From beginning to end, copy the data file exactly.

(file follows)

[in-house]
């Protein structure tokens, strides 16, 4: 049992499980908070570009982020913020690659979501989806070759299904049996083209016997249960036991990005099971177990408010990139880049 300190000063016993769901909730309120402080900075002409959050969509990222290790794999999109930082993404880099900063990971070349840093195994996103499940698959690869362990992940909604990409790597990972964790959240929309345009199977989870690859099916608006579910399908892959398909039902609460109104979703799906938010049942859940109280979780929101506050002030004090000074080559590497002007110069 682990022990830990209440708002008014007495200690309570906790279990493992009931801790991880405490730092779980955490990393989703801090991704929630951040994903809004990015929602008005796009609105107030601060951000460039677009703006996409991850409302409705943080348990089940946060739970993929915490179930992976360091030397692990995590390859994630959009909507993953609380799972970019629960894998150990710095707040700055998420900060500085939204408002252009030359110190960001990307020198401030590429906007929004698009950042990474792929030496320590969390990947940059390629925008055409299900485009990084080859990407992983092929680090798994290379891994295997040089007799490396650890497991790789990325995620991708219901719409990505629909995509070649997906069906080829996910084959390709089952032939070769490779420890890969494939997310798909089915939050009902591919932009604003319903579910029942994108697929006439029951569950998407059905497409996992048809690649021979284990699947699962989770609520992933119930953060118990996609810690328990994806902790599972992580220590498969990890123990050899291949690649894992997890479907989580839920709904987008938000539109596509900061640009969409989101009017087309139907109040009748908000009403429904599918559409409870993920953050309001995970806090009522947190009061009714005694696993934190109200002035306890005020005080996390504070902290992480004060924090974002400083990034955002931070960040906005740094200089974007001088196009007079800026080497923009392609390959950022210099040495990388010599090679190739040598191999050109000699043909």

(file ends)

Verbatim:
[in-house]
């Protein structure tokens, strides 16, 4: 049992499980908070570009982020913020690659979501989806070759299904049996083209016997249960036991990005099971177990408010990139880049 300190000063016993769901909730309120402080900075002409959050969509990222290790794999999109930082993404880099900063990971070349840093195994996103499940698959690869362990992940909604990409790597990972964790959240929309345009199977989870690859099916608006579910399908892959398909039902609460109104979703799906938010049942859940109280979780929101506050002030004090000074080559590497002007110069 682990022990830990209440708002008014007495200690309570906790279990493992009931801790991880405490730092779980955490990393989703801090991704929630951040994903809004990015929602008005796009609105107030601060951000460039677009703006996409991850409302409705943080348990089940946060739970993929915490179930992976360091030397692990995590390859994630959009909507993953609380799972970019629960894998150990710095707040700055998420900060500085939204408002252009030359110190960001990307020198401030590429906007929004698009950042990474792929030496320590969390990947940059390629925008055409299900485009990084080859990407992983092929680090798994290379891994295997040089007799490396650890497991790789990325995620991708219901719409990505629909995509070649997906069906080829996910084959390709089952032939070769490779420890890969494939997310798909089915939050009902591919932009604003319903579910029942994108697929006439029951569950998407059905497409996992048809690649021979284990699947699962989770609520992933119930953060118990996609810690328990994806902790599972992580220590498969990890123990050899291949690649894992997890479907989580839920709904987008938000539109596509900061640009969409989101009017087309139907109040009748908000009403429904599918559409409870993920953050309001995970806090009522947190009061009714005694696993934190109200002035306890005020005080996390504070902290992480004060924090974002400083990034955002931070960040906005740094200089974007001088196009007079800026080497923009392609390959950022210099040495990388010599090679190739040598191999050109000699043909």